This type of marshaling requires a proxy/stub DLL which contains specialized code that is optimized for marshaling interfaces which are non-oleautomation-compatible (i.e., the interfaces are based on IUnknown).

The proxy/stub dll is built from source codes which are generated by MIDL.EXE. There is currently no Visual Studio support for either generating proxy/stub dlls for .NET based interfaces or for generating source codes that can be used to build one.

As such, we shall not be studying proxy/stub marshaling any further in this article.

4. Brief Primer on the Marshaling Proxy.

4.1 A COM interface pointer which has been marshaled to another apartment is also known as a proxy. A proxy is a representative of the same interface of the original object in a foreign apartment. The proxy is actually a COM object in its own right.

4.2 When a method of an interface is called inside a thread of a foreign apartment, it is the proxy’s responsibility to transfer control back to the object’s own apartment and ensure that the method invocation is executed inside the original apartment.

4.3 Besides the COM interface, the proxy is also responsible for marshaling method parameters and return values.

4.4 Since the primary objective of a COM interface proxy is to ensure that a method call gets executed in the original apartment of the object, when an interface method of a proxy object is executed, the proxy must somehow pass control to the original object (in its original apartment), get it to execute the method and then return control back to the proxy.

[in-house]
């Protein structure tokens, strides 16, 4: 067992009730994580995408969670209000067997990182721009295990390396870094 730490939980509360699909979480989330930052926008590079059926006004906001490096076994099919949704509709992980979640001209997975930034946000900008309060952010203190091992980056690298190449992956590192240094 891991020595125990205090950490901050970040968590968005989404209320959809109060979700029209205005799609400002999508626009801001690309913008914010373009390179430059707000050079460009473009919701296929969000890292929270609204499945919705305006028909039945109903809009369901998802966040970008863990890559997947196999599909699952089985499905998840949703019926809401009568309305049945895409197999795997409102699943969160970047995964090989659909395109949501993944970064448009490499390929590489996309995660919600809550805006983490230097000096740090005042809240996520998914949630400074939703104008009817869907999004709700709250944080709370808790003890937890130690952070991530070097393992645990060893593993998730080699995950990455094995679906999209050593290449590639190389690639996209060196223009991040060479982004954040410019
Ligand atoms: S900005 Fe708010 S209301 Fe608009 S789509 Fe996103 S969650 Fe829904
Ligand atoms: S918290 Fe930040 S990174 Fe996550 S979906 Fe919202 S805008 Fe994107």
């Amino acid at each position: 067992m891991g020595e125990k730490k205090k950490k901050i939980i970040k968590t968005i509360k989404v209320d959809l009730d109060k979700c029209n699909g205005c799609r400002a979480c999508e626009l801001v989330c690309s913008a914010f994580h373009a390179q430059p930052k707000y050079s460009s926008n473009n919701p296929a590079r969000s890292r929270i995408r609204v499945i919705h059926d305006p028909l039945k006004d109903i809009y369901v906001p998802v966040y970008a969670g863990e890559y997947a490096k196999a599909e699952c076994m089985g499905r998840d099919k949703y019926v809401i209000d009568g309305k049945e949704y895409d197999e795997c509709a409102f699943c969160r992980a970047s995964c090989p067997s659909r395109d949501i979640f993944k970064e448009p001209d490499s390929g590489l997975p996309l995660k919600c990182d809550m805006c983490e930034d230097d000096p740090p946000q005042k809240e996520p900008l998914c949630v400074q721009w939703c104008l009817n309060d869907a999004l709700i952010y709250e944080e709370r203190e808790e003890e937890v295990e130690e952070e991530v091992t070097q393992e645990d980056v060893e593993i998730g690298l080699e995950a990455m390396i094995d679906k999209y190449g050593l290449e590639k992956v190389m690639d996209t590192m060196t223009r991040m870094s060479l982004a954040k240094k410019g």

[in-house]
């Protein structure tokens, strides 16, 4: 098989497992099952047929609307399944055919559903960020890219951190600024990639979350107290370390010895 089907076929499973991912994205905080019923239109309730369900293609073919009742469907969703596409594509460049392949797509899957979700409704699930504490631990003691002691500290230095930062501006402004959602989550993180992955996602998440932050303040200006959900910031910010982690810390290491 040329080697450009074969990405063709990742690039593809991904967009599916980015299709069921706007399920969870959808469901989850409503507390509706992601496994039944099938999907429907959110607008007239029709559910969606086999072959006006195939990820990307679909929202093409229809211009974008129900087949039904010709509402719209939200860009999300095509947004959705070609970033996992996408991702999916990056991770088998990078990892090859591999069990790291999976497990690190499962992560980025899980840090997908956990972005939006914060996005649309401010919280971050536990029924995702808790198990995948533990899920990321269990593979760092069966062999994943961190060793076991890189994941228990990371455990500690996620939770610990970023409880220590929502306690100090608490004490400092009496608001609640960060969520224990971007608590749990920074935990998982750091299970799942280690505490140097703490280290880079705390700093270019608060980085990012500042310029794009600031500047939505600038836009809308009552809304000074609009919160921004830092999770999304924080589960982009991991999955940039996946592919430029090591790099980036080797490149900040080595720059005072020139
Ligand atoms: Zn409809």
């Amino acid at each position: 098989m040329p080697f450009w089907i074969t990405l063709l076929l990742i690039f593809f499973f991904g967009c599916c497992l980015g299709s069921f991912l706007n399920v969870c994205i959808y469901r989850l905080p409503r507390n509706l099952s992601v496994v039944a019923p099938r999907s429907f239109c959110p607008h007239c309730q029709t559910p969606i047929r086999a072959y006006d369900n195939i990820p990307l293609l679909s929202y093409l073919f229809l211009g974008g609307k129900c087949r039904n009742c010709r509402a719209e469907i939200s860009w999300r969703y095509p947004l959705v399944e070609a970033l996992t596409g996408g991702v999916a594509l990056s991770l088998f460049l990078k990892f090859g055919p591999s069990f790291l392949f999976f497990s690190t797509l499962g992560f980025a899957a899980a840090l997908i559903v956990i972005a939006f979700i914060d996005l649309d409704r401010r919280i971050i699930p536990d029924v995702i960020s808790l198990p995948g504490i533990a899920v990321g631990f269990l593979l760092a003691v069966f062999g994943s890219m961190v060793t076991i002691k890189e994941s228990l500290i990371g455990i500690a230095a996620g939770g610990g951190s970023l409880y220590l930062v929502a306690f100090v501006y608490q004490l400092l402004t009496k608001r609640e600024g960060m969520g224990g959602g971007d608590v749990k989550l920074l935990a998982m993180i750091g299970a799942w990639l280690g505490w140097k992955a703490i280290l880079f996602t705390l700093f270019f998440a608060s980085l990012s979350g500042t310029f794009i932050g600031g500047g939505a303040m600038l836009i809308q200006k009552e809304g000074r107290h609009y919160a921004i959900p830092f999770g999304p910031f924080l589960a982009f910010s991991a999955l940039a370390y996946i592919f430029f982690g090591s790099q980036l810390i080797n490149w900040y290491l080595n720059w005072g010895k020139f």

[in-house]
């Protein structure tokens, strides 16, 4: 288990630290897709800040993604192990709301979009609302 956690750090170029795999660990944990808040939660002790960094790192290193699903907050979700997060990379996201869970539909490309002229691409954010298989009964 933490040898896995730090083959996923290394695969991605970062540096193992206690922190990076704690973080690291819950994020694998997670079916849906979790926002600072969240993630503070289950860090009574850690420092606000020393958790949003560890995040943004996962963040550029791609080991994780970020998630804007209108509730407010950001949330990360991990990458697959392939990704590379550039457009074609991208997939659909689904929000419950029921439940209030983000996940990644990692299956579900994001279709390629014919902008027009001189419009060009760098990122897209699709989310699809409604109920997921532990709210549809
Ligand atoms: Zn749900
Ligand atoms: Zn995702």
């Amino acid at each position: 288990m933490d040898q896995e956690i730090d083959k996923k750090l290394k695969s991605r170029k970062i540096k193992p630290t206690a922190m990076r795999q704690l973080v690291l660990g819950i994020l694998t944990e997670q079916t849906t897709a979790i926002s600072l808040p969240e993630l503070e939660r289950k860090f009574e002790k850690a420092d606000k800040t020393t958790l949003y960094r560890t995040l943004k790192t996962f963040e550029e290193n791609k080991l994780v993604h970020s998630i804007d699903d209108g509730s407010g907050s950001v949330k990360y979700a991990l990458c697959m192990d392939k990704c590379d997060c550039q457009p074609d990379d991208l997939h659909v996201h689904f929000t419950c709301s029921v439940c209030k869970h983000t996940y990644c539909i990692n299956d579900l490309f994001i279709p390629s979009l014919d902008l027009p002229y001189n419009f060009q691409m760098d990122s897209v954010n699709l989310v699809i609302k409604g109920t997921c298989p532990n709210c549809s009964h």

4.5 Before the method is executed by the original object, all parameters to the method must be marshaled from the calling thread to the thread of the apartment of the original object. This may involve simple and/or complex data copying.

4.6 How all these are performed depends on the implementation of the proxy itself. However, at minimum, a proxy must also implement the IMarshal interface as well as the methods of the interface that it is supposed to represent.

4.7 The proxy is closely connected with the marshaler used for the original object. The relationship between the marshaler and the proxy will be explained in section 5 below.

4.8 Just as there are standard and customized marshalers, there are also standard and customized proxies. Throughout this article, we shall concentrate only on standard marshalers and proxies which is widely used.

4.9 For further reading on COM marshaling, please refer to the following CodeProject articles :

5. The Marshaling Process.

5.1 As first mentioned in point 3.5 above, when a COM interface is to be marshaled from one apartment to another, COM will first inquire the object behind the interface whether it supports the IMarshal interface.

5.2 If it does, it means that the object will supply its own customized marshaler and proxy.

5.3 If it does not, it means that it wants to use the standard marshaler and proxy as provided by the system.

5.4 Whichever marshaler is indicated, COM will inquire this marshaler for the CLSID of the proxy object to be created in the target apartment. This is done via the IMarshal::GetUnmarshalClass() method.